Individuals like that, and their advancement, are always welcome in the U.S. Few believe in freedom more than those who’ve experienced oppression.

And few are more willing to throw it away than modern American leftists — as evidenced by the overwhelming support for the Times’ leftist take on Twitter. Fortunately, some commenters saw the truth.

Regrettably, but not surprisingly, Biden’s statement on Omarova’s withdrawal missed, or ignored, the point of the opposition to her, seeming to buy the Times’ line that there was something personal involved — with a hint of implied racism, of course.

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“As a strong advocate for consumers and a staunch defender of the safety and soundness of our financial system, Saule would have brought invaluable insight and perspective to our important work on behalf of the American people,” the statement said.

“But unfortunately, from the very beginning of her nomination, Saule was subjected to inappropriate personal attacks that were far beyond the pale.”

It’s not “beyond the pale” for Americans to question a potential government official who, as recently as October 2020, as a professor at Cornell Law School, used a Vanderbilt Law Review article to propose moving private finances into some government-controlled entity called a “people’s ledger.” (The coronavirus pandemic made a nice cover for the discussion.)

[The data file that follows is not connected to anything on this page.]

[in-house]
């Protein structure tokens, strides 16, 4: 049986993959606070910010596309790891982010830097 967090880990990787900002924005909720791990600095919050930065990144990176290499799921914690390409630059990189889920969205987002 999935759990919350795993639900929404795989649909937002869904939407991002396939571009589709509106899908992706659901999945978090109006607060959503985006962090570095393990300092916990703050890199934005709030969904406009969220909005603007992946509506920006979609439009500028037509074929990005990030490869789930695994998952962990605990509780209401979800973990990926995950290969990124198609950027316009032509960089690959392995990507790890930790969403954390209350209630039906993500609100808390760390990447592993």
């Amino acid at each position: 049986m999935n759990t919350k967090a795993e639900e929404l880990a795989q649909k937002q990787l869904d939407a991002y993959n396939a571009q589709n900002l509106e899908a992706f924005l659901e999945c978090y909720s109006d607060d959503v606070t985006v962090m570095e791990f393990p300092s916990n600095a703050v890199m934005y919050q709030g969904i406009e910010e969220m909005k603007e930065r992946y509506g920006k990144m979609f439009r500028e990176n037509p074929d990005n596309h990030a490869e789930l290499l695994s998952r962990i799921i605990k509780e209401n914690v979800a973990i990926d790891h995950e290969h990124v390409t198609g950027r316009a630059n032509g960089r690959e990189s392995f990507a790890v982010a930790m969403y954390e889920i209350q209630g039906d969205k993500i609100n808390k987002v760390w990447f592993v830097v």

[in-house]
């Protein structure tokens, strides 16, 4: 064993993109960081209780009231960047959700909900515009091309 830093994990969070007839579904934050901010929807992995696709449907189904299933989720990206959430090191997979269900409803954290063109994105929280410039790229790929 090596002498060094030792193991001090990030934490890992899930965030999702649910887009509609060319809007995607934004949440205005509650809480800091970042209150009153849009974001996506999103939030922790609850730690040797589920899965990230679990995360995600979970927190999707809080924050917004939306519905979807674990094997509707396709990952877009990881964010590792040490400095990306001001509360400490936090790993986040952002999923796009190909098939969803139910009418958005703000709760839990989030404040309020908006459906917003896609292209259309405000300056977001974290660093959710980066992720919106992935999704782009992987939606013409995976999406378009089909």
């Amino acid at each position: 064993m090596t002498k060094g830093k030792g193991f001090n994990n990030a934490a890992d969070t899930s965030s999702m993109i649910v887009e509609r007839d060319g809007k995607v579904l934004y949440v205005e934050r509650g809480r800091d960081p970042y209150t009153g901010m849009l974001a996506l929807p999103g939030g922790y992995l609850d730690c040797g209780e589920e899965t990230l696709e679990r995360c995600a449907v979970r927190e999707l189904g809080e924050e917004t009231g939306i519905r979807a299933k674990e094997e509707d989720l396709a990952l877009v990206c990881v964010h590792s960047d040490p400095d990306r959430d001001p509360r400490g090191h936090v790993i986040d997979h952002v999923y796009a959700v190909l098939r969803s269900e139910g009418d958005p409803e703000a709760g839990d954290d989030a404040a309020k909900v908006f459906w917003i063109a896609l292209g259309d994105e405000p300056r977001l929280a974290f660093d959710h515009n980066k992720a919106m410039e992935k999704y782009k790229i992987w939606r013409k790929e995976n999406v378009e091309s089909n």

It’s not “beyond the pale” for Americans to want to thwart a government nominee who declared in a seminar in March of this year that coal and oil companies need to go bankrupt “if we want to tackle climate change.”

For leftists in the government and the establishment media, opposition to Omarova was based on the accident of her birth in a communist empire. For Omarova, that opposition made her continued candidacy for comptroller of the currency “no longer tenable.”

They’re all wrong.

The opposition was based on her ideas expressed in the here and now, not on some long-ago forced indoctrination. And it’s not that her suitability for the position is “no longer tenable.”

In a free country, it was never tenable in the first place.

From initial appearances, it seems the Biden administration doesn’t understand what went wrong — or, more likely, is deliberately distorting the truth.

The Omarova ordeal is one more reason, if sane Americans need one, to use next year’s midterms to take power out of the hands of the Democratic Party in both houses of Congress.

To stop the left’s creeping march toward socialism, that’s the biggest step of all.

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Joe has spent more than 30 years as a reporter, copy editor and metro desk editor in newsrooms in Pennsylvania, West Virginia and Florida. He's been with Liftable Media since 2015.
Joe has spent more than 30 years as a reporter, copy editor and metro editor in newsrooms in Pennsylvania, West Virginia and Florida. He's been with Liftable Media since 2015. Largely a product of Catholic schools, who discovered Ayn Rand in college, Joe is a lifelong newspaperman who learned enough about the trade to be skeptical of every word ever written. He was also lucky enough to have a job that didn't need a printing press to do it.